A story that I picked off Facebook…keeping the name as Xyz. does not matter. See how getting support from the BANK IS ALMOST IMPOSSIBLE…if you are layman….read on…


Here is a story that will surprise you or rather shock you. If you think you are safe from online fraud and Aadhar faking just because you use your credit and debit cards responsibly and keep your Aadhar safe, then you are mistaken. This is what happened to me on Jan 3rd 2018.

I got the notification of a transaction on my IndusInd debit card at 9:50 p.m– one that I had not authorised. No OTP was raised either. I only received notice by email and sms that my account was debited. I immediately called the call centre and had my debit card cancelled and my account frozen but while I was on hold, a second transaction went through. I was told by the call centre executive that I had to go to the nearest police station, file a complaint and drop a copy to the bank.

The next morning, I sent a message on the merchant website (which I got from the transaction alert) asking to please cancel the fraudulent transaction if possible or help me out as I was not the one who made the order. We then approached the police station and were directed to the cyber crime police station in central Bangalore. Meanwhile we also went to the bank which was not at all helpful. The call centre executive had more knowledge than the bank employee. The bank took no responsibility for an authorisation on a customer’s debit card without OTP clearance.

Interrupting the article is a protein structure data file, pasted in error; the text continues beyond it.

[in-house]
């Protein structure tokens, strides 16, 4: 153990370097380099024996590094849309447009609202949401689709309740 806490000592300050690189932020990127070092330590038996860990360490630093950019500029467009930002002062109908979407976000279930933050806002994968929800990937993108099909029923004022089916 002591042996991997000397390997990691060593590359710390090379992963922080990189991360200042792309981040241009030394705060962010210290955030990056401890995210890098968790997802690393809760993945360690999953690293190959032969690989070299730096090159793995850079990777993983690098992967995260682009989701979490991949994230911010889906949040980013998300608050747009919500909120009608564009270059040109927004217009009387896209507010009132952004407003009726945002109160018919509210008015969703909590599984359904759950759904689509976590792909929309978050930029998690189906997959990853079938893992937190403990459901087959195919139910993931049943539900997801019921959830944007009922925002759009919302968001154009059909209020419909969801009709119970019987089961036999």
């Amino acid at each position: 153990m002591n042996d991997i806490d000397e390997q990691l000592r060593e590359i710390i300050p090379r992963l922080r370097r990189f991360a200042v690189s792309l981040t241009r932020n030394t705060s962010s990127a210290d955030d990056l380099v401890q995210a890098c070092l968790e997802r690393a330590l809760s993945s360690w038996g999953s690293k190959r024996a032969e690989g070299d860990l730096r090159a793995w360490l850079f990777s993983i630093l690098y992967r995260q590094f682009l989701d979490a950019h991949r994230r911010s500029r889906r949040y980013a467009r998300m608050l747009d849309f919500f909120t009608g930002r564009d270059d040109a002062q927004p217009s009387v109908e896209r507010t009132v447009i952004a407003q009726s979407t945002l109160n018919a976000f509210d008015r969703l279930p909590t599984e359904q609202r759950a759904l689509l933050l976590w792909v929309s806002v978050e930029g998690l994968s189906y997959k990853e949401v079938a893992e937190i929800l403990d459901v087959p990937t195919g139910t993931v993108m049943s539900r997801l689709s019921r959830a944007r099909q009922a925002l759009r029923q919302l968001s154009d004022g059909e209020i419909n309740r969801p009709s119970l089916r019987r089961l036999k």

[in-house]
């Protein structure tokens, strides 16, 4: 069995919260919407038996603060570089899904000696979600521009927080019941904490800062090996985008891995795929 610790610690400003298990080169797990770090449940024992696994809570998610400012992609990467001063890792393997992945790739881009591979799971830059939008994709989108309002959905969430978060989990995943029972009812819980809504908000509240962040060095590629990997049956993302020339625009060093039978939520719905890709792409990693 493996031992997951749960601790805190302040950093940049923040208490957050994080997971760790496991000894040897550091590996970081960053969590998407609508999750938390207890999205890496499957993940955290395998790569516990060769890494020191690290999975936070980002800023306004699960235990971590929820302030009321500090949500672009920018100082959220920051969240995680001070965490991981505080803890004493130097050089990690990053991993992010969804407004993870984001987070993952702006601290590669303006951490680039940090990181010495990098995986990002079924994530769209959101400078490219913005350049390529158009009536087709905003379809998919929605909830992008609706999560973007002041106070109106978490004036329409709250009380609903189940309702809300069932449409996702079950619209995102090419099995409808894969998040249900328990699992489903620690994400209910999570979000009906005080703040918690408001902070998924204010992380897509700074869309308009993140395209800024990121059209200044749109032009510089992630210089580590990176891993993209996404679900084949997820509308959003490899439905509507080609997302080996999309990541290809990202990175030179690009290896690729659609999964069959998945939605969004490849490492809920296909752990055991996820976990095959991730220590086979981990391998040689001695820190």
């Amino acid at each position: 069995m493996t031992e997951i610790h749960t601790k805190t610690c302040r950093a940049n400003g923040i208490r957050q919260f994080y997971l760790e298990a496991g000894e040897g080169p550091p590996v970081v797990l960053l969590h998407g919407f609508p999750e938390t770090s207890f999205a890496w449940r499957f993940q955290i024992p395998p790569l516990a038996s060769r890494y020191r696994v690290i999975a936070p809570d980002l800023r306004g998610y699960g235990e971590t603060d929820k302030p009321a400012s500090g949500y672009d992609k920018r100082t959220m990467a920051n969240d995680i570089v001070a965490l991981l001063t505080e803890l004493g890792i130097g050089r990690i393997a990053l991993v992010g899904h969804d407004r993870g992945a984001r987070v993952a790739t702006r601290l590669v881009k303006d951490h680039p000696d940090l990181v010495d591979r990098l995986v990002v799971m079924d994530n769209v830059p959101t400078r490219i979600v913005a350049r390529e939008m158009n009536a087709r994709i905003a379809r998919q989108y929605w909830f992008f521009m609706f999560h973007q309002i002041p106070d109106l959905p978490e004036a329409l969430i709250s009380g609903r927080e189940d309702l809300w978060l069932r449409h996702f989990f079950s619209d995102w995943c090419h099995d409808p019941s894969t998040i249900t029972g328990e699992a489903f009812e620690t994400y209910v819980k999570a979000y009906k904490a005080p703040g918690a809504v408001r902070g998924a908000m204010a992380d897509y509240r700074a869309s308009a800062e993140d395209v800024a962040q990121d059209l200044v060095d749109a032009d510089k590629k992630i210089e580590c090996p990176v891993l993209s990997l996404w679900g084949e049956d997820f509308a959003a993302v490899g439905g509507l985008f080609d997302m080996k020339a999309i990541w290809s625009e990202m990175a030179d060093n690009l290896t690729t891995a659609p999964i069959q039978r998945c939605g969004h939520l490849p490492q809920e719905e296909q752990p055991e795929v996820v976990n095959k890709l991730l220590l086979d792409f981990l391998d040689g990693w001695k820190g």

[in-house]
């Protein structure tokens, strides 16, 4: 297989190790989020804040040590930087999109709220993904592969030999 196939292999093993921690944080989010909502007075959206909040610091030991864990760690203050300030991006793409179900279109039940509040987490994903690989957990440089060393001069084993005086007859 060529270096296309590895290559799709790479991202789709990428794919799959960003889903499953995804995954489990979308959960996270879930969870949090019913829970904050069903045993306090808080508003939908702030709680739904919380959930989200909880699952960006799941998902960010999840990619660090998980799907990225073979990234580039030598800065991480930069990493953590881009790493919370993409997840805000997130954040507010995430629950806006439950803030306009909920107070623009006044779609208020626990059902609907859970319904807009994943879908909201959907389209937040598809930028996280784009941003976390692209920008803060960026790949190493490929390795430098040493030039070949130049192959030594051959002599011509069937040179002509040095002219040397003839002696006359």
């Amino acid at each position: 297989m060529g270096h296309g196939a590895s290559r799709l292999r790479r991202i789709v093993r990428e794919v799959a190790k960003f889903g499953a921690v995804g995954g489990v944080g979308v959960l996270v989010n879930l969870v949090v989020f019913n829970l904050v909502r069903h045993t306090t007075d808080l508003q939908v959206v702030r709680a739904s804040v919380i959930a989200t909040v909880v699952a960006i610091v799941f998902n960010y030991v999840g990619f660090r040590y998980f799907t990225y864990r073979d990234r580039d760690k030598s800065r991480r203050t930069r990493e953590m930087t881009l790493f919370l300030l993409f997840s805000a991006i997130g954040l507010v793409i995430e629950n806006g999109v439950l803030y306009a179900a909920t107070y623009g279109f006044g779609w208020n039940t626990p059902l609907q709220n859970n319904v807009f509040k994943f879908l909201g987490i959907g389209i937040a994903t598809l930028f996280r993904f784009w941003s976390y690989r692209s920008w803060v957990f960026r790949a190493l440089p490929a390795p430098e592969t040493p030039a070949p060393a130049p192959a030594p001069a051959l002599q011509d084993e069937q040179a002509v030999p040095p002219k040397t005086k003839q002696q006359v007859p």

Shortly after that to my pleasant surprise (I was completely frustrated by that time) the merchant site refunded the amount that had been debited. The site owner wrote me personally giving me all the details of the fraudster. I took this to the cyber crime police and filed a complaint. I also dropped off a copy to the bank. Later that night the site owner also sent me the pictures of the Aadhar card and debit card he used to prove his authenticity. All of it was faked of course. I mailed that as well to the SI in charge.

Upon further investigation the next day, my husband and I found out that the QR code on the fake Aadhar was real and belonged to a Mr Ankit. The Aadhar number was invalid. The shipping address had a contact number which we traced to Mr Janak Patel (76007 66394) in Gandhinagar. The email id dngandhinagar@gmail.com given to us by the merchant site belonged to a Darshan Patel (9427385660) whom we believe is the fraudster himself. My address and phone number are known to him somehow as is my debit card details. I have no idea how he got that information since this card is used by me on only two sites – amazon and bookmyshow primarily and never in any physical transaction (I shop only with credit cards).

To date I have received neither an apology nor an explanation from the bank. I have also not received an update from the cyber crime police despite giving them all the information they needed to determine the fraudster’s identity but of course that will take time. I have the deepest gratitude to the person in France who helped me and refunded my money.